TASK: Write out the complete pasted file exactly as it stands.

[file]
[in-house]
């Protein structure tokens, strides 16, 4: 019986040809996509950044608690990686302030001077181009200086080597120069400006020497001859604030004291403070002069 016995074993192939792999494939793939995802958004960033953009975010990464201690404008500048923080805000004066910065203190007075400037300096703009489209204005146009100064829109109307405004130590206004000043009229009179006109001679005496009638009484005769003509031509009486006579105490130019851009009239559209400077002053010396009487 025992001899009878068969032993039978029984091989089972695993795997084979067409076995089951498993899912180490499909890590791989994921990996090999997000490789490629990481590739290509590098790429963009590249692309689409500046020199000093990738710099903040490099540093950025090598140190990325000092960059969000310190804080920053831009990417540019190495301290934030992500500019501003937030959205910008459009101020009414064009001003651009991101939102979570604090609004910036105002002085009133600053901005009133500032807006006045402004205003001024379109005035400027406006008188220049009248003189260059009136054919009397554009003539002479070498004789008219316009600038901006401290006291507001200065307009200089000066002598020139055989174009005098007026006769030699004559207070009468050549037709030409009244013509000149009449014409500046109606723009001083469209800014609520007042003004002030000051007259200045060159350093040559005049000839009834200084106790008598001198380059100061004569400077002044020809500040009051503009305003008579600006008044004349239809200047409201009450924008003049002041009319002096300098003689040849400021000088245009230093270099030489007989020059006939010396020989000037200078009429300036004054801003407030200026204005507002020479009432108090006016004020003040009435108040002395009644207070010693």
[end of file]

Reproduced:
[in-house]
């Protein structure tokens, strides 16, 4: 019986040809996509950044608690990686302030001077181009200086080597120069400006020497001859604030004291403070002069 016995074993192939792999494939793939995802958004960033953009975010990464201690404008500048923080805000004066910065203190007075400037300096703009489209204005146009100064829109109307405004130590206004000043009229009179006109001679005496009638009484005769003509031509009486006579105490130019851009009239559209400077002053010396009487 025992001899009878068969032993039978029984091989089972695993795997084979067409076995089951498993899912180490499909890590791989994921990996090999997000490789490629990481590739290509590098790429963009590249692309689409500046020199000093990738710099903040490099540093950025090598140190990325000092960059969000310190804080920053831009990417540019190495301290934030992500500019501003937030959205910008459009101020009414064009001003651009991101939102979570604090609004910036105002002085009133600053901005009133500032807006006045402004205003001024379109005035400027406006008188220049009248003189260059009136054919009397554009003539002479070498004789008219316009600038901006401290006291507001200065307009200089000066002598020139055989174009005098007026006769030699004559207070009468050549037709030409009244013509000149009449014409500046109606723009001083469209800014609520007042003004002030000051007259200045060159350093040559005049000839009834200084106790008598001198380059100061004569400077002044020809500040009051503009305003008579600006008044004349239809200047409201009450924008003049002041009319002096300098003689040849400021000088245009230093270099030489007989020059006939010396020989000037200078009429300036004054801003407030200026204005507002020479009432108090006016004020003040009435108040002395009644207070010693």